Syllabus - Mechanical and Industrial Engineering

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Department of Mechanical and Industrial Engineering, University of Toronto
MIE1224H - Heating, Ventilating, and Air Conditioning (HVAC)
Winter 2016
Babak Samareh. Ph.D., CFD Consultant and Analyst, Simulent Inc.
[email protected]
Course Description: Residential and industrial buildings require heating, ventilating, and air conditioning
systems in order to provide a comfortable living and working environment. This course is designed to
explore the fundamentals of HVAC systems. The first step to achieve this goal is to understand the
Psychrometrics which deals with the properties of moist air and how it responds to different air
conditioning processes. In the next step, some of the common elements of HVAC systems are studied,
followed by air quality requirements including thermal comfort, physiological considerations and
environmental indices. The last step is the estimation of a building’s heat gain and loss through heat
transmission in building structure as well as solar radiation, and overall heat transfer coefficient. Having
access to this data, space heat loads, cooling loads, and energy cost calculations can be conducted.
Course Objectives: At the end of the course student will be familiar with the following concepts
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Applying the concepts of thermodynamics and psychrometrics to heating and cooling analysis
Using basic heat transfer laws and solar calculations to estimate heat gain and loss of a building
Employing fluid dynamics concepts in order to design or select air handling devices and ducts
Evaluating indoor air quality and designing thermal comfort conditions
Calculating energy and estimating seasonal energy cost
HVAC control systems
Lectures: Mondays, 6:00pm – 9:00pm, GB-221
Office Hours: After the lecture or by appointment
Teaching Assistant: Nazli Saranjam ([email protected]), BA-8143
Course Evaluation: (May change during the semester)
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Design project
Problem sets
Midterm
45%
20%
35%
(March 7)
Course Project: Students will cooperate in teams of 3 to 4 to calculate the heating and cooling load of a
building they choose. The project includes calculations of solar radiation, heat gains and loss, energy
cost for different seasonal operating conditions, and commenting on the efficiency of the system
currently installed.
Course Material: Heating and Cooling of Buildings: Design for Efficiency, Revised Second Edition, by Jan
F. Kreider, Peter S. Curtiss, and Ari Rabl, CRC Press, 2008
http://www.amazon.com/Heating-Cooling-Buildings-Efficiency-Engineering/dp/1439811512
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Course Schedule
Week
Lecture
Date
1
Jan 11
Introduction to Air Conditioning Systems, Heat Transfer,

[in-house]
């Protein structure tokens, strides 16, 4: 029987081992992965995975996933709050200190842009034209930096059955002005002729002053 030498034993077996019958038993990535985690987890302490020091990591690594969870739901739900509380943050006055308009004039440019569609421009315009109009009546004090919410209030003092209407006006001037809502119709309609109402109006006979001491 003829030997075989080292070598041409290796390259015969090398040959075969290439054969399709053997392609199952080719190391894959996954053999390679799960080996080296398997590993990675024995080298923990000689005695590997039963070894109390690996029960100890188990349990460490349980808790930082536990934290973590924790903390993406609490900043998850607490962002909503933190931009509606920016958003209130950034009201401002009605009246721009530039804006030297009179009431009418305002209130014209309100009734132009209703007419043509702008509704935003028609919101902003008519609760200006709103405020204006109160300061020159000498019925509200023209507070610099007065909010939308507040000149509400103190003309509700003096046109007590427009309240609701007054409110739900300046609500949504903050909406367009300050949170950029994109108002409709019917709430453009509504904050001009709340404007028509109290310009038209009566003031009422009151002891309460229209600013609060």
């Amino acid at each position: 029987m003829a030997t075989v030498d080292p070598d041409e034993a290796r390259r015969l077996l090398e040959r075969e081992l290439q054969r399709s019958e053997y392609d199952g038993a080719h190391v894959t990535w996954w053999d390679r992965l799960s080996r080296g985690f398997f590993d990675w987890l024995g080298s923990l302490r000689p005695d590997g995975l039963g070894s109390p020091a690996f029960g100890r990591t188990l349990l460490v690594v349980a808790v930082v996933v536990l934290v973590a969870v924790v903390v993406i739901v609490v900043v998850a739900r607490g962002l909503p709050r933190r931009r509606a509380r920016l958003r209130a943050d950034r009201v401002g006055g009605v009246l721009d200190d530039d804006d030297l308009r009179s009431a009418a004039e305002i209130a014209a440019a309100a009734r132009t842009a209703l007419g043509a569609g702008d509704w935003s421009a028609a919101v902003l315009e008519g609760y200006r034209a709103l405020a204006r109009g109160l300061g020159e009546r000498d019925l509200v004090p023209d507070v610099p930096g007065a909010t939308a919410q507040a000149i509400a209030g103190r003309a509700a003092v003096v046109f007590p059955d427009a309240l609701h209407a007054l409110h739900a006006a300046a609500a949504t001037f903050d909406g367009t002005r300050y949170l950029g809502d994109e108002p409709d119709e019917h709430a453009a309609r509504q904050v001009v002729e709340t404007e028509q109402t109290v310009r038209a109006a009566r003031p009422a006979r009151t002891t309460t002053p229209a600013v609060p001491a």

Thermodynamics, and Fluid Systems
2-3
2
Jan 18
Introduction to Air Conditioning Systems, Heat Transfer,
Thermodynamics, and Fluid Systems
3-5
3
Jan 25
Psychrometrics, Conditioning Processes, and Thermal Comfort
4
4
Feb 1
Solar Radiation
6
5
Feb 8
Heating and Cooling Loads
7
6
Feb 15
No Lecture (Family Day and Reading Week)
7
Feb 22
Heating and Cooling Loads
7
8
Feb 29
Heat Generation and Transfer Equipment
9
9
Mar 7
No Lecture (Midterm Exam)
10
Mar 14
Cooling equipment
10
11
Mar 21
Secondary Systems for Heating and Cooling
11
12
Mar 28
HVAC Control Systems
12
Lecture Topic
Chapters
Final Project Assignment
and Setup
13
Apr 4
Design for Efficiency
14
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Course Outline
Introduction to Air Conditioning Systems, Heat Transfer, Thermodynamics, and Fluid Systems
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Fundamental physical concepts
HVAC components and distribution systems
HVAC systems overview
Elements of heat transfer for buildings
Thermodynamic processes in buildings
Flow in pipes, pumps and fans, and pressure drop
Psychrometrics, Conditioning Processes, and Thermal Comfort
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Moist air and standard atmosphere
Fundamental thermodynamic parameters
Adiabatic saturation and wet bulb temperature
Psychrometrics chart
Classic moist air processes
Thermal Comfort
Solar Radiation
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Solar geometry
Extraterrestrial solar gain
Solar gain data and models
Sol-Air temperature
Windows
Heating and Cooling Loads
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Principle of load calculation
Storage effects
Zones
Heating loads
Cooling loads
Dynamic load calculation
Heat Generation and Transfer Equipment
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Furnaces
Boilers
Heat pumps
Coils and heat exchangers
Cooling equipment
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Rankin refrigeration cycles
Absorption cycle
Chillers
Tooling towers and evaporative coolers
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Secondary HVAC Systems
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Air distribution systems
Ducts and duct design
Piping systems and design
HVAC system design sizing and energy calculation
HVAC Control Systems
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Introduction
Control hardware
Control system design considerations
Design for Efficiency
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Design elements and recommendations
Performance indices for heating and cooling
Residential buildings
Commercial building
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